How to have consolidated view of your investments?
When you have multiple ongoing MF investments through various modes across different AMCs, it might be possible that you lose track of them. You can keep tabs via NSDL Consolidated Account Statement (CAS), a soft copy of which you get every month on your e-mail. Further, if you want CAS on a real-time basis, visit the websites of CAMS, MFCentral and MFUtility.
How to track changes and updates in mutual funds?
Post launch, every MF scheme goes through updates. Most important ones, for instance, in type of scheme (open-ended to close-ended, category change), investment objective (growth or income) and terms of issuance are changes in fundamental attributes. Here, you get a 30-day period in which you can exit the fund without facing any exit-load.
If there are material, scheme-related changes other than that of fundamental attributes — such as change in benchmark index, change of fund manager and introduction of additional facilities such as SIP Pause Facility — addenda are put up on AMC’s websites. Further, notices are posted on AMC websites for general updates such as declaration of dividend, hosting of annual reports, half-yearly financials, half-yearly portfolio, and change in base TER.
Investors get notified about all these changes through e-mail and newspapers.
Is regular to direct switch possible?
At some point, when you get tech-savvy to manage your portfolio yourself, you may not need any intermediary for operational support. Then, you might feel like switching from regular to direct to save commissions and earn higher returns. But switching involves offloading your existing investments under regular plan and buying fresh units in direct plan, which would hence attract capital gains tax. If you decide to switch, you can do the process on your own or direct the fundhouse, RTAs, third-party platforms, and MFUtility and MFCentral to do the same on your behalf. Further, you can do the same through offline mode by filing the form.
In order to switch in a tax-efficient manner, switch those units wherein LTCG is applied and book gains up to ₹1 lakh a year in case of equity funds. Alternatively, start your fresh investments from a point in time through the direct plan route.
How does redemption work?
As and when you near your goals, you can sell the MF units and use the redemption proceeds to meet the expenses saved for (after paying capital gains tax, if applicable). If you have invested online through AMC, demat account, or other platforms, simply go to the respective portal and choose to sell some or all units. However, if you want to go through offline route, download a redemption form from CAMS website, and submit it, duly filled, at the nearest CAMS office.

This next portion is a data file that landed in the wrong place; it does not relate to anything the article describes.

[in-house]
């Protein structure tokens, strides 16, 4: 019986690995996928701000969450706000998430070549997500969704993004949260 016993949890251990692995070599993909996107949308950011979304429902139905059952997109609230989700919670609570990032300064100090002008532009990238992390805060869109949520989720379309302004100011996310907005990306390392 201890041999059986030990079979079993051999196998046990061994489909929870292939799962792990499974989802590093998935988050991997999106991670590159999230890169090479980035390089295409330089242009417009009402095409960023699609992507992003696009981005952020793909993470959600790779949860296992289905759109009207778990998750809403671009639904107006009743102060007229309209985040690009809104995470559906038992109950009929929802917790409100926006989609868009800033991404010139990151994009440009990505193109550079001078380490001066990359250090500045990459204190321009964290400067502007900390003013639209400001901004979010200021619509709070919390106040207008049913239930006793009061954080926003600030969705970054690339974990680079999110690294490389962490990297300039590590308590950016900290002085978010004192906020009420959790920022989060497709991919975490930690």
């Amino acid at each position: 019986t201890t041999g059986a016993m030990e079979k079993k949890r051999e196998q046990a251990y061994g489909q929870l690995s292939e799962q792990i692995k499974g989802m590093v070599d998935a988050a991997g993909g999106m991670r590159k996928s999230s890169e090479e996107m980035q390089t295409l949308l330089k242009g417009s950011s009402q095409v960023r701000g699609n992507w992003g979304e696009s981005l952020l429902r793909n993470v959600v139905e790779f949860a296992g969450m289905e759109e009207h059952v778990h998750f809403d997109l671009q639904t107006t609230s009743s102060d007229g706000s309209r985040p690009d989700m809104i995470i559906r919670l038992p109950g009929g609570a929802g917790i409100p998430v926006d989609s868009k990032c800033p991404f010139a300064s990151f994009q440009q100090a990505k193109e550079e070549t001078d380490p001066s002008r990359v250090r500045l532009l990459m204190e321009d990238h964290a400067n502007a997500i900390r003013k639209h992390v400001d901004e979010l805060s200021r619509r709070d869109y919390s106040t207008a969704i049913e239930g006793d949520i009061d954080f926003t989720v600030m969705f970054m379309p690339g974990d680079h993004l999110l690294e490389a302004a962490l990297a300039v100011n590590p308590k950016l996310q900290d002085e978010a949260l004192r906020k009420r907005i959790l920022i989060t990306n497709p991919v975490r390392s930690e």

Typically, the cut-off time for redemption is 3:00 p.m. for equity schemes, for example. This means that if you proceed with redemption before that time, the applicable NAV at which you will get redemption proceeds will be considered on the basis of that day, else, NAV of next working day is considered. Further, post selling units, the redemption proceeds shall take two trading days to reach your bank account.
How does transmission of units take place?
The process of transferring MF investments of a deceased investor to a claimant is similar in most respects while there are some key differences in procedure and documentation depending on the type of claimant and holding mode. There are mainly three types of claimants: joint account holder(s), nominee(s) and legal heir(s).
Typically, in case of death of a first unitholder in joint holding mode, MF units shall be transferred to the other surviving holder(s). To claim units, the second holder will have to go through a process and furnish documents, namely transmission request form (Form T2), death certificate of deceased unitholder attested by notary public and gazetted officer, cancelled cheque of new first unitholder with claimant’s name pre-printed, and if PAN card is not provided and KYC is not done, a copy of PAN card and KYC acknowledgement form works.
Nominee can be a claimant in case of death of a single unitholder or death of all joint holders when unitholders have appointed nominee. Here the documents required are mostly similar to that in case of transmission to other unitholders. Further, for transfers of up to ₹2 lakh, the bank manager must attest the nominee’s signature. If the amount is above ₹2 lakh, the nominee’s signature must be attested by a Notary Public or First Class Judicial Magistrate.
Things typically get changed and transmission process gets more cumbersome in case there is no nominee registered. In such a case, the MF units are transmitted to the legal heir of unitholder as per Will. Apart from what is mentioned earlier, additional documents required here in case of claim amount of less than ₹2 lakh are proof of relationship between the claimant and deceased investor (Driving licence, Aadhaar Card, or a Voter ID Card), bond of indemnity, individual affidavits by each legal heir and No objection certificate (NOC) from other legal heirs. Further, if transfer amount is more than ₹2 lakh, additional documents such as notarised copy of probated Will, succession certificate by court and letter of administration or court decree, in case of Intestate Succession are needed.
A fund house usually completes the transmission of Mutual Fund units to the claimant within 10-30 days of submitting all the required documents. The transmission of units held by the deceased investor to joint holder, nominee, or legal heir does not involve a redemption of units. As a result, there is no immediate tax liability for the transferee of the MF units amid transfer.